Show Notes: Sleep Hygiene with Dr. Matt Carter
In this episode, sleep-deprived John Dennis learns about the importance of healthy sleep habits with Dr. Matt Carter. Listen in as Dr. Carter shares strategies that can help you get a better night’s sleep!
Meet Dr. Matt Carter
Dr. Matt Carter received his PhD in neuroscience from Stanford University. Currently, Dr. Carter is an Associate Professor of Biology at Williams College in Williamstown, Massachusetts where he teaches classes on Neuroscience and Physiology, Sleep Science, Neural & Hormonal Basis for Hunger. He has also given TED talks on the importance of sleep for productivity. You can contact Dr. Carter at email@example.com or go on the Biology Department website for Williams College and click on his picture.
Sleep deprivation is not considered by many to be as detrimental as other lifestyle habits like unhealthy eating and smoking—but it is. People don’t realize how unhealthy it is.
Reasons Why People Are Sleep Deprived
- They are busy doing other things: people want to get more done, so they cut down on sleep to have more time.
- College students: no routines for sleep, every night is different, social distractions
- Parents of young children—middle of the night wakings
Myths about Sleep
- Quality vs. quantity—people think that one is more important than the other; however, both are equally important.
- Sleep isn’t that important/productivity is more important/4-5 hours is fine: this is not true. Productivity actually goes down when you are sleep deprived, and 4-5 hours is not nearly enough for most people.
- Regularity of quantity is not important ie: it’s ok to pull an all nighter occasionally. Staying up all night takes a long time to recover from. Also, the cumulative effects of sleep deprivation are important—if you are routinely short 3-4 hours of sleep per night, your “sleep debt” accumulates, and you can’t catch up by sleeping in on the weekends.
- Sleep deprivation isn’t harmful: yes, it is. There was a long-term sleep deprivation study done on rats that showed that life expectancy was linked to the amount of sleep deprivation.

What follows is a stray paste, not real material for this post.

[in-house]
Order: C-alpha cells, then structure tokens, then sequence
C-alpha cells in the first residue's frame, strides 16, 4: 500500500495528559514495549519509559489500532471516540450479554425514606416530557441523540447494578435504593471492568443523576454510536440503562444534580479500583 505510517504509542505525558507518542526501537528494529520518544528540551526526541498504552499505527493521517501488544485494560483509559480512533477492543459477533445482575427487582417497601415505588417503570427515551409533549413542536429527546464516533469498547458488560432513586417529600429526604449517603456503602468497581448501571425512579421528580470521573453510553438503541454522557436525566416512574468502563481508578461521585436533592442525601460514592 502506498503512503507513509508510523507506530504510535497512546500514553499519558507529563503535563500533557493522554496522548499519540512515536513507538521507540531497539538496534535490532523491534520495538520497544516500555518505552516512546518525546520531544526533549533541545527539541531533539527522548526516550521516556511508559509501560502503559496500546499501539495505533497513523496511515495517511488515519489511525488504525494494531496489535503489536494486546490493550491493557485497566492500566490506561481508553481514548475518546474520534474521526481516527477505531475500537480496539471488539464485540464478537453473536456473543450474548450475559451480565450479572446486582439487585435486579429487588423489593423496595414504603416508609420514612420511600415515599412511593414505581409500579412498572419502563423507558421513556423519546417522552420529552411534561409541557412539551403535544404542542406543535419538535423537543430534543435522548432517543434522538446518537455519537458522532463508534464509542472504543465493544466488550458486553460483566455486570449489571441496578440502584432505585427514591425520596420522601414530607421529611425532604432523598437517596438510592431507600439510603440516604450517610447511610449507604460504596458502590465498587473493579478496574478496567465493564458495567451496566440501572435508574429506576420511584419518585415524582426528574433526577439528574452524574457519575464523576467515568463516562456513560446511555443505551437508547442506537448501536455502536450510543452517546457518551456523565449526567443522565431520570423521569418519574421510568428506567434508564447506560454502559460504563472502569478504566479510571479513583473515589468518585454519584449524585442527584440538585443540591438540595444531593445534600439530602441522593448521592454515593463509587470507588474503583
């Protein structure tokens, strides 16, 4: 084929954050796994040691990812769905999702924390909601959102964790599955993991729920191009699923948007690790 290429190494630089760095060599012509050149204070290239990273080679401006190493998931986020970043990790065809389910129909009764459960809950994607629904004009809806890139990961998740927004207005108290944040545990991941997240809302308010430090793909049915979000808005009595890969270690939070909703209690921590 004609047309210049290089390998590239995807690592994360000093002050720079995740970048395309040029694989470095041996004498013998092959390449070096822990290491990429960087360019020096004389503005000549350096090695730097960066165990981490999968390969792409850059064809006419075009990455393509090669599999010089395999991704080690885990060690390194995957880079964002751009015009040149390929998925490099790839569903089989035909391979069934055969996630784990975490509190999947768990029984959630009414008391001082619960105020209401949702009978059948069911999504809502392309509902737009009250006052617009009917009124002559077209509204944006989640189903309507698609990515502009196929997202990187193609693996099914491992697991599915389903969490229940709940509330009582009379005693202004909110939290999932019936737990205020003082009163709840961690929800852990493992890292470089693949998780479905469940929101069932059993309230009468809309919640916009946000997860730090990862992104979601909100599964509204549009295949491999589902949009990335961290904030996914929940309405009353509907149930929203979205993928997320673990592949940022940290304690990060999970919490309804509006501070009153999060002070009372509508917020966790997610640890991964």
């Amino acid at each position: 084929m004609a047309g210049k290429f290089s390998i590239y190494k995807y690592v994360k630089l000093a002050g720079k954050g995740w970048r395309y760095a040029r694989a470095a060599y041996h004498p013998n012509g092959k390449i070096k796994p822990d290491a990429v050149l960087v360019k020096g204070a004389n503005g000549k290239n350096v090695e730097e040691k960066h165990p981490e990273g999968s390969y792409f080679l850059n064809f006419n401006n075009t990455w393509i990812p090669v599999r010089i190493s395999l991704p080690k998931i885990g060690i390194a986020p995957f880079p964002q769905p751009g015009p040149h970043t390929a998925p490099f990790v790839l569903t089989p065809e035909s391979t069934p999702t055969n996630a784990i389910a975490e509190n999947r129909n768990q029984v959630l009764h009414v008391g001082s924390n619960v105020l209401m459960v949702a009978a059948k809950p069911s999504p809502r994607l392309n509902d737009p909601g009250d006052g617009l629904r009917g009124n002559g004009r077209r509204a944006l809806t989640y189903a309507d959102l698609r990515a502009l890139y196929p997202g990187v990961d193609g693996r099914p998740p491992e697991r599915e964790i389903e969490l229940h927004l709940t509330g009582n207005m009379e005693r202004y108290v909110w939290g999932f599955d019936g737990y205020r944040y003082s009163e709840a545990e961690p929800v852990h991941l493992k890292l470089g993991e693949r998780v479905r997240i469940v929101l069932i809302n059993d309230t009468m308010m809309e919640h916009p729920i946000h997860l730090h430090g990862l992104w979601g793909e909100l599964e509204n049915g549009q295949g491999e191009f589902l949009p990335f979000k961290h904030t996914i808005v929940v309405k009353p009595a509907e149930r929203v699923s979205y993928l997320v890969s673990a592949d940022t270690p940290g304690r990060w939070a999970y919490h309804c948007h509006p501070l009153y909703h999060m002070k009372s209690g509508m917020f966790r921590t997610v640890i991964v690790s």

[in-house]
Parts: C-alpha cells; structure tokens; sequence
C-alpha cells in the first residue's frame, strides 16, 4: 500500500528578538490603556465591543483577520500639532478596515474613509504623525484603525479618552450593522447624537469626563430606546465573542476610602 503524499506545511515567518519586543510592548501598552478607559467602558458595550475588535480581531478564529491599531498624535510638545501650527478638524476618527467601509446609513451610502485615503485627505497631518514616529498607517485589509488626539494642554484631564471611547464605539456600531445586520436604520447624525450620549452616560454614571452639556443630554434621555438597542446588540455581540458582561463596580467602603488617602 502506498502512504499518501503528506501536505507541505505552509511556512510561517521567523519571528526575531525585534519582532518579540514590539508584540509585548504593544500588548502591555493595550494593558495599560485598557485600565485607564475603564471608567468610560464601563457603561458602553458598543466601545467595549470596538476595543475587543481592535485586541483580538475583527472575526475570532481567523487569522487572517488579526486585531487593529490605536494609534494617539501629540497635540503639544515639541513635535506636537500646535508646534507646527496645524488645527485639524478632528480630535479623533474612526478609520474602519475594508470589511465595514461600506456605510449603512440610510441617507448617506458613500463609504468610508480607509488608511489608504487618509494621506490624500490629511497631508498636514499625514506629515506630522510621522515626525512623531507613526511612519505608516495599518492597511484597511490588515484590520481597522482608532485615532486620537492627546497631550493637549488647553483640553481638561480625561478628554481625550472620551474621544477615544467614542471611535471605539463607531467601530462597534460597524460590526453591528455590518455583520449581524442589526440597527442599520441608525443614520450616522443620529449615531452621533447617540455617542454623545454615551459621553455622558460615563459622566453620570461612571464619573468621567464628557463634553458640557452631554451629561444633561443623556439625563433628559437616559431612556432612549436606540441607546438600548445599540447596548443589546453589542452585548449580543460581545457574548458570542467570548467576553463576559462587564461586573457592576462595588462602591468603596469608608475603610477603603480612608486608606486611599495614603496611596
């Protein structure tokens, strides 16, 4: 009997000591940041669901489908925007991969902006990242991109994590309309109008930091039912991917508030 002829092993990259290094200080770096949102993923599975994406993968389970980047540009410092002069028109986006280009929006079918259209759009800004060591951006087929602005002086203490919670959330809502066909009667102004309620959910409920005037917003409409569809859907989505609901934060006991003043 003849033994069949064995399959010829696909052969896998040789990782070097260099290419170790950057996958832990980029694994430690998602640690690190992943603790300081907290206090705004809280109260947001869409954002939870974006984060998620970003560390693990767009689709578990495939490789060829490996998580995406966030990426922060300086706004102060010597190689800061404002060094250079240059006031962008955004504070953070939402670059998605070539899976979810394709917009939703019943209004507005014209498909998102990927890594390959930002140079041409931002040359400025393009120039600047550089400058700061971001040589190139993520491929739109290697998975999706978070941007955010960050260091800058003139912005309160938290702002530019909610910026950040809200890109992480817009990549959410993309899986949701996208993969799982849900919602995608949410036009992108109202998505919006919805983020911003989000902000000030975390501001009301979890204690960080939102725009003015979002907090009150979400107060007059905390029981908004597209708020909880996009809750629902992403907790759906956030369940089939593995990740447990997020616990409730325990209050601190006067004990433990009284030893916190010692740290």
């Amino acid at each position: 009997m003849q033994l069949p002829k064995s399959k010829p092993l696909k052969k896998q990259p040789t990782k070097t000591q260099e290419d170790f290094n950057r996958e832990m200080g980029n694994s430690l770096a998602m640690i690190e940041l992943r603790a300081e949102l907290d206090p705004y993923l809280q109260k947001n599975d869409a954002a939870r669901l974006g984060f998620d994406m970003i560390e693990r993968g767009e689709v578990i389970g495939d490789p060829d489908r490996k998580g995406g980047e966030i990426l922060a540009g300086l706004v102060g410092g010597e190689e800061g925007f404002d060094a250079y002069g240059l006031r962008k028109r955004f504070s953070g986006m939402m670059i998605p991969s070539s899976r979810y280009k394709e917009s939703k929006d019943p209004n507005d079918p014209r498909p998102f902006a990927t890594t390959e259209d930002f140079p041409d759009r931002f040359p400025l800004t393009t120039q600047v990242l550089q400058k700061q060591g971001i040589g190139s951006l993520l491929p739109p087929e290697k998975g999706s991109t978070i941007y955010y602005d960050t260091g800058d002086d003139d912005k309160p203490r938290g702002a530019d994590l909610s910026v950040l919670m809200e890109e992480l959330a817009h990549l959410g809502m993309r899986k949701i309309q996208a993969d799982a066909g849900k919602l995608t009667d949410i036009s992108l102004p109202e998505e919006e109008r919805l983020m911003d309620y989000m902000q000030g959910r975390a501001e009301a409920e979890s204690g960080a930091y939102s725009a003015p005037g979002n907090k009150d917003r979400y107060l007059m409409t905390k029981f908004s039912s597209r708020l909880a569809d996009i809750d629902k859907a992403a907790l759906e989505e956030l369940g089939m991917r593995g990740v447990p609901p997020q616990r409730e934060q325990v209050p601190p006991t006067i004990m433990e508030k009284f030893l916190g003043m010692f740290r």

How do you improve sleep quality?
- Environment: reduce noise, lights, temperature, etc
- Stress: reduce stress—ie: write down things that are on your mind before bed
- Food you eat before bed: Carbs & sugar both decrease your sleep quality–disrupt brain rhythms, triggers wakefulness systems. A handful of nuts is much better for your sleep.
- Alcohol: although you may fall asleep faster, you will not sleep as well. Alcohol is metabolized by the liver as carbohydrate/sugar, which triggers wakefulness systems and interrupts sleep/wake cycles
- Phones, tablets, TV, all screens: Any screens will inhibit sleep. The light goes to the hypothalamus, which tells your brain to stay awake. Also, anything interesting or exciting that you are watching/reading before bed will increase dopamine in your body, which causes you to stay awake. Recommended to turn off all screens 1-2 hours before bedtime.
- Microarousals: an event during sleep where your brain is slightly awake. Causes fragmented sleep, reduced sleep quality, you gain fewer benefits of sleep (learning, memory, etc) Caused by carbs, stress, dopamine.
What about dimming your phone/using “Night Mode” or something like that?
- This is still not healthy for sleep because although the night mode can help to decrease the blue light that causes you to stay awake, it still doesn’t solve the problem of dopamine, which arouses your attention and makes it hard to wind down. Screens are one of the worst things you can do before bed.
What are some strategies for anxiety or racing thoughts during the night?
- Write down your thoughts in a journal
- Start reading a book to distract/focus your thoughts
- Listen to some music
How can parents handle nighttime waking with kids?
- Kids are usually looking for comfort
- Different things work for different kids
- Nightmares/night terrors: many times caused by things the kids see during the day
For adults—how do you know when to go to a sleep specialist vs. seeing a therapist for your sleep problems?
- For many sleep problems, ie; sleep apnea, people don’t know they have it. A significant other can help to identify problems
- See your primary care doctor to determine what would be the most beneficial for you
How much sleep do you need?
- Most adults need 6-8 hours
- To determine how much sleep you need:
- Get a regular amount of sleep for a while—pay off your “sleep debt”
- See how long you sleep without setting an alarm—ie: during a vacation or during Christmas break, summer, etc.
- This can be tricky if you have kids. Just do the best you can!
- Try to block off 8-9 hours to see what happens
Are naps beneficial?
- If you are tired, you should sleep. Even a 20 minute nap can help some people feel refreshed and be more productive
Shift Work, Parenting small kids, etc—how does this affect health?
- Objectively, it’s not ideal. However, it’s the reality for many people
- Just do the best you can with what you’ve got.